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Hydrogen: Entering The Limelight, Or Still Not Ready Yet?

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Every so often when discussing alternative fuels, the subject of hydrogen comes up.

Some carmakers, including Mercedes-Benz and Honda, have been pursuing hydrogen as an alternative to gasoline and diesel for several years now, and at the recent 2011 Frankfurt Auto Show Mercedes created a stir with its F125! fuel cell plug-in hybrid concept, its vision of a future S-Class.

But is hydrogen really ready yet? Ward's Auto is reporting its return, but we can't help feeling that's a little presumptuous. As often as hydrogen fuel cells are mentioned as our future fuel, their negatives are ignored.

Fuel cells of the future

A vision of the year 2025, the F125! concept pairs a plug-in electric system and hydrogen fuel cell to match silent running with high performance - 0-60 mph in under 5 seconds and a top speed of 137 mph. Range was touted at 621 miles.

A representative for Mercedes at the Geneva Motor Show back in March told us of the maker's interest in hydrogen too - that it was attractive for medium-size vehicles, with smaller cars like the Smart and A-Class heading towards an electric future and larger ones taking the plug-in hybrid route.

This makes sense - electric vehicles are undoubtedly suited to short journies where charging can be handled at home.

Pros

Hydrogen has its own benefits - as a liquid fuel, it can be delivered as quickly as regular gasoline at a pump, and while propulsion is entirely electric, range can be much greater from the hydrogen's energy density.

Hydrogen advocates are also reducing some of the system's negatives - size was a previous issue, but modern units are compact enough to fit into a compact car. Safety in an accident has also been improved. GM's work with fuel cells has reduced the amount of expensive platinum needed, reducing the cost by $5,000 per vehicle.

It also shares all the usual benefits of electric vehicles - silent running, mechanical smoothness and surprising performance, all courtesy of an electric motor.

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Comments (16)
  1. Great article.

    Although you already have it pretty well covered, let me try a different take.

    Hydrogen is NOT a fuel. It is an energy carrier much like electricity. You can not mine hydrogen from the ground, you have to make hydrogen gas. Making hydrogen gas requires that you put energy into it. So it is simply a "vehicle" (if you will) for moving energy around.

    The same is true for electricity. Electricity cannot be mined, it must be made from some primary fuel like coal, natural gas, or better wind/solar/hydro.

    So neither hydrogen or electricity are primary fuels.
     
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  2. Thanks for the clarification, John. I almost made the error of describing electricity as a fuel in the article but re-worded it as I knew this topic would come up! I do agree that hydrogen is the same - while you can fill up your car with it as you would gasoline or diesel, it still then needs to be converted into energy in a fuel cell, rather than being directly burned as energy (though I think BMW has toyed with an ICE that burns hydrogen rather than gasoline, so in reality it's both a carrier of energy AND a fuel, depending on how you use it).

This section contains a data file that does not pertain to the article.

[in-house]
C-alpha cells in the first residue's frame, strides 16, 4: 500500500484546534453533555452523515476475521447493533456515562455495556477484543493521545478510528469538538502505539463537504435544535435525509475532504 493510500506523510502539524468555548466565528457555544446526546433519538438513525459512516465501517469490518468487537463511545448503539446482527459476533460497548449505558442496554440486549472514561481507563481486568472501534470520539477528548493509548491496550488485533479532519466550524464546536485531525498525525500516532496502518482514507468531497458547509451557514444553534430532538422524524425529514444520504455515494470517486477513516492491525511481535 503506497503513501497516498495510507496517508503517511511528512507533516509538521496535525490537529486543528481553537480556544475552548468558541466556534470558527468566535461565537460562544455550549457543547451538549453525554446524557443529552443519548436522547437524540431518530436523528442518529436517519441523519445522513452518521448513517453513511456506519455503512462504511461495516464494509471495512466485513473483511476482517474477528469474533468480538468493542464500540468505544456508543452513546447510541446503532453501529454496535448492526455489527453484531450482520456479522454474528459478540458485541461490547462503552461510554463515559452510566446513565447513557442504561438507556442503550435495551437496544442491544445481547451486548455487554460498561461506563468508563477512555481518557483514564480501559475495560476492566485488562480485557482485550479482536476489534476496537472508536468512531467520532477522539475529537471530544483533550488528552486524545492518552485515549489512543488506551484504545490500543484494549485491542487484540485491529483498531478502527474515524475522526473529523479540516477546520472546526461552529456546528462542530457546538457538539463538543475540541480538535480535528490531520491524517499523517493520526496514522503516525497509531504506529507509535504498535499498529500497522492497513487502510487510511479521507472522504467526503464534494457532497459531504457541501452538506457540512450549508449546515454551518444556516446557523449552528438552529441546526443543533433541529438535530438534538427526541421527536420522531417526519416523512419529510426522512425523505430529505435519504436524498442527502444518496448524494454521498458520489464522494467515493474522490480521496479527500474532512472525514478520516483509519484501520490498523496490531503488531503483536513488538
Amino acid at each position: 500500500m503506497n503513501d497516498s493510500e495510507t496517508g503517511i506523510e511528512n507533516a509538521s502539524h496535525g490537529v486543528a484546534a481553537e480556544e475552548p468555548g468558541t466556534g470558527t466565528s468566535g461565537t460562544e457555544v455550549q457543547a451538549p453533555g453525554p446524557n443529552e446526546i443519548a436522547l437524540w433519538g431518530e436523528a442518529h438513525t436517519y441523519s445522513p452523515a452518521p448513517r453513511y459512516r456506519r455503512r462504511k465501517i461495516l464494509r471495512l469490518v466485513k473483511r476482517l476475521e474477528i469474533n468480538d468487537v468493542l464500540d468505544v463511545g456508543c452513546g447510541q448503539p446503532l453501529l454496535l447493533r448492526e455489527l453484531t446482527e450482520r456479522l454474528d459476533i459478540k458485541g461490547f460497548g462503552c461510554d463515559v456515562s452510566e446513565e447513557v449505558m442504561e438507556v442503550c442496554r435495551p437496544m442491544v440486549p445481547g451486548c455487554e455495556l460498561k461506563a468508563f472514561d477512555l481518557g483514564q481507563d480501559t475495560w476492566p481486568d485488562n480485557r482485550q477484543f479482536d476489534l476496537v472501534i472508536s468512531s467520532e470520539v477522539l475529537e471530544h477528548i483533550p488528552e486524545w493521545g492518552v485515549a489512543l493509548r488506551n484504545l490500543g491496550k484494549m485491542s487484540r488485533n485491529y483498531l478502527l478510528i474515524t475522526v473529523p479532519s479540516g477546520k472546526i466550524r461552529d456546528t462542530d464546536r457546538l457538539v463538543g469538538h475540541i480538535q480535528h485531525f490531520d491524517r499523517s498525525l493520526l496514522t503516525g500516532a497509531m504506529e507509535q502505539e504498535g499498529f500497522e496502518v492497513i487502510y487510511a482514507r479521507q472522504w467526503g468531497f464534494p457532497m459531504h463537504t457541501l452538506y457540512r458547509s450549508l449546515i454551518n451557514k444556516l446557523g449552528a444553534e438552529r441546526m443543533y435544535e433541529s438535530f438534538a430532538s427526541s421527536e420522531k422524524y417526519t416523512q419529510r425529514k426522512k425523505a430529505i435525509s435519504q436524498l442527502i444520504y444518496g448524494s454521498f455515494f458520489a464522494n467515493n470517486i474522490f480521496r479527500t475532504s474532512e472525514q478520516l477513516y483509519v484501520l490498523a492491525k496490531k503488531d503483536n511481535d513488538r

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  3. Hmm, I have a feeling you are not quite getting what John was trying to say here Antony.... The point is not that hydrogen needs to be converted in a fuel cell, the point is that the hydrogen itself is not a fuel because there is no pure hydrogen around on our planet (Jupiter is the closest place you will find it...). Hydrogen is just energy converted in a different form so it can act as an energy carrier that can in turn be turned into electrons in a fuel cell. Of course all these energy conversions cause massive losses which is one of the main drawbacks of the concept.
     
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  4. ...I think I'm actually adding to the confusion here by using the wrong terminology ... Maybe the correct terms are to say that hydrogen is a fuel alright, just not a primary energy source, because it has to be produced in an energy negative process.
     
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  5. Yeah, that's more like it. Hydrogen is absolutely a fuel as it's very combustible (as anyone who witnessed the Hindenburg disaster would attest). But as you say, not a primary energy source. I mentioned in the article it's particularly difficult to produce in any reasonable quantity without a lot of energy input.
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  6. ...Hydrogen is absolutely a fuel as it's very combustible (as anyone who witnessed the Hindenburg disaster would attest). Sorry but the combustion witnessed was not of H2; H2 does not burn like that.

    Antony, you should do extensive research on H2 with H2 experts instead of relying on the BEV posters here. Much of the data spouted here is outdated by at least 4 decades and specific to only a fraction of the H2 economy.